3. Other Candidates: Trehalose and Amino Acids Trehalose is a disaccharide containing glucose residues which is used as a compatible solute in bacteria (Giaever et al., 1988). It is widely distributed in fungi and is normally accumulated during conditions of decreased growth, particularly during periods of starvation and differentiation (Thevelein, 1984). Although stationary phase cells of Sacch. cerevisiae contain higher
A. ELOMBERG AND L. ADLER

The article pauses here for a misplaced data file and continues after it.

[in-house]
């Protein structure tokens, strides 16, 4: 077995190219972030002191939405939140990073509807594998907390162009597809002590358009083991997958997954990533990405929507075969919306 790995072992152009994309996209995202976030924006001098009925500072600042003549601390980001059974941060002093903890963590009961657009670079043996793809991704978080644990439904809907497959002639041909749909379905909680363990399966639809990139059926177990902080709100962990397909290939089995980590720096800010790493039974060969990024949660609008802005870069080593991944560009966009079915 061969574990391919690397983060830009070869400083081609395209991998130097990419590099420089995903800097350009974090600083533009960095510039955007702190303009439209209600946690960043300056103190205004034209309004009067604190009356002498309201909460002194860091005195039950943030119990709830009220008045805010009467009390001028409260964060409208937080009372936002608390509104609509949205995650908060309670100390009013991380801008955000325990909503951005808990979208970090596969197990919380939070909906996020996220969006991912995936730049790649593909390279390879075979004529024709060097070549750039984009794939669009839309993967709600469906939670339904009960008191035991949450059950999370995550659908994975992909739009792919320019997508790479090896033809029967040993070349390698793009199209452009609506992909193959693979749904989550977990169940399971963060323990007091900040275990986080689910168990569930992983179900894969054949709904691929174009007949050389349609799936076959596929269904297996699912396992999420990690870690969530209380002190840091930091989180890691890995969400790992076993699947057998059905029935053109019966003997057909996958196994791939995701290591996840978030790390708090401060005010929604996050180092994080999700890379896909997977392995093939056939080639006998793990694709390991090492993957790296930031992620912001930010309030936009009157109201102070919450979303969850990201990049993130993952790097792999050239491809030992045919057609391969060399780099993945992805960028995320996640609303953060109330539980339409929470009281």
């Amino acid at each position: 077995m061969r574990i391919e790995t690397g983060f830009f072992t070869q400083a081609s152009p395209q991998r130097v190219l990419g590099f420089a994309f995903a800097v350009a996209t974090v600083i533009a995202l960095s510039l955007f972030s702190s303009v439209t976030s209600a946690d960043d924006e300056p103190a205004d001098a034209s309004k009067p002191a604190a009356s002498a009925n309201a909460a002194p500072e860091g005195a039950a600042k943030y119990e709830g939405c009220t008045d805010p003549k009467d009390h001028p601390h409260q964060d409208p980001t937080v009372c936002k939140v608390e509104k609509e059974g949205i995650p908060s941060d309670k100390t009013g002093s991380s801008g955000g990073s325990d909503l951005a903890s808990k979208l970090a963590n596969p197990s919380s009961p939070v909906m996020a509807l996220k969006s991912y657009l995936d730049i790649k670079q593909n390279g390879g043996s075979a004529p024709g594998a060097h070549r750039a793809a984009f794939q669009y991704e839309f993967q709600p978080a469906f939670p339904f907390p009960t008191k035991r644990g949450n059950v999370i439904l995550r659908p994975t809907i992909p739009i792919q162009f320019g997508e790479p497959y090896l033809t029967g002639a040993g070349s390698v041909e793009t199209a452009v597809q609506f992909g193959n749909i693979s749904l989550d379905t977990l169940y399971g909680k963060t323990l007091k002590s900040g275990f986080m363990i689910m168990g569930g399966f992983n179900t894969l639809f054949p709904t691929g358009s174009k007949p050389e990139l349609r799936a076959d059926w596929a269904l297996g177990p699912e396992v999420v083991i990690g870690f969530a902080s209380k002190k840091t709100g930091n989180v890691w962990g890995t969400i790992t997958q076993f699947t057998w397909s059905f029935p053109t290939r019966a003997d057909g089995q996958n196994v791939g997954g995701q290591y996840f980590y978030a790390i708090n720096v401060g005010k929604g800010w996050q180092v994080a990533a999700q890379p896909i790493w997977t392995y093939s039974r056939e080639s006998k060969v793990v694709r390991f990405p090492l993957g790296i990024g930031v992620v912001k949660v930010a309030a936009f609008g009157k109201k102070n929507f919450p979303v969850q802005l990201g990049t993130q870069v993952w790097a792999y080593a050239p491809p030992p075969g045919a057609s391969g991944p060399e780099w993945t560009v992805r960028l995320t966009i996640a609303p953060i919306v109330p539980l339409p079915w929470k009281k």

trehalose contents when grown in media of decreased water potential (Meikle et al., 1988), trehalose seems to have little role in osmoregulation during steady-state growth. In chemostat experiments, the trehalose content in Succh. cerevisiae grown in the salinity range of M . 8 6 M sodium chloride increased with elevated salinity ( 0 = 0 . 1 4 . 2 h-'), but the intracelM a r concentration never exceeded 50 mM (K. Larsson and R. Olz, personal communication). Likewise, Gadd et al. (1984) observed an insignificant contribution of trehalose to the intracellular solute composition of Penicillium ochro-chloron grown at concentrations of sodium chloride and copper sulphate up to 0.5 M. However, trehalose is implicated in osmotic-shock tolerance (see Section VI.3) and as a desiccation protectant of stationary phase cells exposed to harsh water-stress conditions such as during drying in air or on lyophilization (Van Laere, 1989; Wiemken, 1990). Many organisms use amino acids as compatible solutes (Yancey et al., 1982). In yeasts, the content of free amino acids does not appear to be osmoresponsive, as shown from 13C NMR measurements (P.-A Jovall and L. Adler, unpublished observations) and conventional analysis. In Deb. hansenii, the total amino-acid content was slightly lower in cells growing in medium containing 2.7 M sodium chloride than in dilute basal medium (Adler and Gustafsson, 1980) while Brown and Stanley (1972) reported that sodium chloride up to 0.5 M had no observable effect on the free amino-acid content and pool composition in Sacch. cerevisiae and Zygosacch. rouxii when grown in chemostat cultures. Malaney et ul. (1988) observed an increase in the proportion of basic amino acids and a strong relative increase in the content of citrulline in baker's yeast grown in medium containing 0.6 M sodium chloride. These changes were, however, insignificant in terms of their contribution to the osmotic potential of the cytoplasm. In sporangia of the fungi Thraustochytrium aureum and T. roseum, on the other hand, the content of the amino acid proline increased in a linear fashion as the salinity of the medium was adjusted to that of sea water (Wethered and Jennings, 1985). Although proline was the major organic solute in these sporangia, ions made by far the greatest contribution to the intracellular osmotic potential. It was not clear from the experiments whether proline was synthesized by the fungi or taken up from the medium. Luard (1982~) observed that proline accumulated in Phytophthora cinnarnomi to a concentration of 0.4-0.5 M as the external water potential was adjusted to -2 MPa with sucrose. It was suggested that proline serves as the main compatible solute in this organism which belongs to the Oomycetes, which are noted for their inability to produce polyols (Pfyffer et al., 1986). It is noteworthy, however, that Luard (1982~)observed the presence of low levels of arabinitol in P. cinnamomi and even higher amounts (arabinitol and mannitol) in Pythium debaryanum grown at -1.5 MPa.